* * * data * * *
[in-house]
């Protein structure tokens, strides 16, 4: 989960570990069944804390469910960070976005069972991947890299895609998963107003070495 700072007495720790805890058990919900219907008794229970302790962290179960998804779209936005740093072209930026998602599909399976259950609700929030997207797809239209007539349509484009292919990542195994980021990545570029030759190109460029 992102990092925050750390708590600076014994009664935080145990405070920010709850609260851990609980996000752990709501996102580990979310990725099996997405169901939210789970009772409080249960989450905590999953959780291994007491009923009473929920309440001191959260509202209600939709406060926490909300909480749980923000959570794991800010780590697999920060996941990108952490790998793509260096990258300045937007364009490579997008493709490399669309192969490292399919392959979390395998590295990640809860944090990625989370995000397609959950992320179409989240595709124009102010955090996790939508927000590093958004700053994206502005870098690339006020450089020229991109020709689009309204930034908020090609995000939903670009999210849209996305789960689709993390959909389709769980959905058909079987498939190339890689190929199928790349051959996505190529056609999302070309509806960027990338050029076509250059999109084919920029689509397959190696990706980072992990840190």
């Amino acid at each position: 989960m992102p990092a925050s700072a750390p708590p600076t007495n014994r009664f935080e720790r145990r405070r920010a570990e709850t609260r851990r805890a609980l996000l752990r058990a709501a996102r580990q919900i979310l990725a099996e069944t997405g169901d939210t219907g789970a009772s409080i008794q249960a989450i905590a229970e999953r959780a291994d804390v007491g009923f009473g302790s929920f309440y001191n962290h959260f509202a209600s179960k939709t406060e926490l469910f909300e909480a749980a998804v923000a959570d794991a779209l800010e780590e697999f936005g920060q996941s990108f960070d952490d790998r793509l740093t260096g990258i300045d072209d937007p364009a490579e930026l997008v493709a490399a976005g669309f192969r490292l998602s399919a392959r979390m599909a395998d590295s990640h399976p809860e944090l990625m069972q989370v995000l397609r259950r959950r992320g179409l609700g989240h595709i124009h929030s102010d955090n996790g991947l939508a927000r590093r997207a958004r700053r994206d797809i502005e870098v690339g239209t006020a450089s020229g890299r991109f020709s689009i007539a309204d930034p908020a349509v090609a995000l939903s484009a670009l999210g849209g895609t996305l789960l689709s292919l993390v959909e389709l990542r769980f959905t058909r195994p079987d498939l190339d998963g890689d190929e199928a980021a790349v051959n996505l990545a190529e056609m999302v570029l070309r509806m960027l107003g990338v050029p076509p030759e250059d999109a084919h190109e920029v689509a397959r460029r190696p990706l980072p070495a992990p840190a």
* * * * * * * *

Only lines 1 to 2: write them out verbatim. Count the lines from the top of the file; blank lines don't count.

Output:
[in-house]
């Protein structure tokens, strides 16, 4: 989960570990069944804390469910960070976005069972991947890299895609998963107003070495 700072007495720790805890058990919900219907008794229970302790962290179960998804779209936005740093072209930026998602599909399976259950609700929030997207797809239209007539349509484009292919990542195994980021990545570029030759190109460029 992102990092925050750390708590600076014994009664935080145990405070920010709850609260851990609980996000752990709501996102580990979310990725099996997405169901939210789970009772409080249960989450905590999953959780291994007491009923009473929920309440001191959260509202209600939709406060926490909300909480749980923000959570794991800010780590697999920060996941990108952490790998793509260096990258300045937007364009490579997008493709490399669309192969490292399919392959979390395998590295990640809860944090990625989370995000397609959950992320179409989240595709124009102010955090996790939508927000590093958004700053994206502005870098690339006020450089020229991109020709689009309204930034908020090609995000939903670009999210849209996305789960689709993390959909389709769980959905058909079987498939190339890689190929199928790349051959996505190529056609999302070309509806960027990338050029076509250059999109084919920029689509397959190696990706980072992990840190």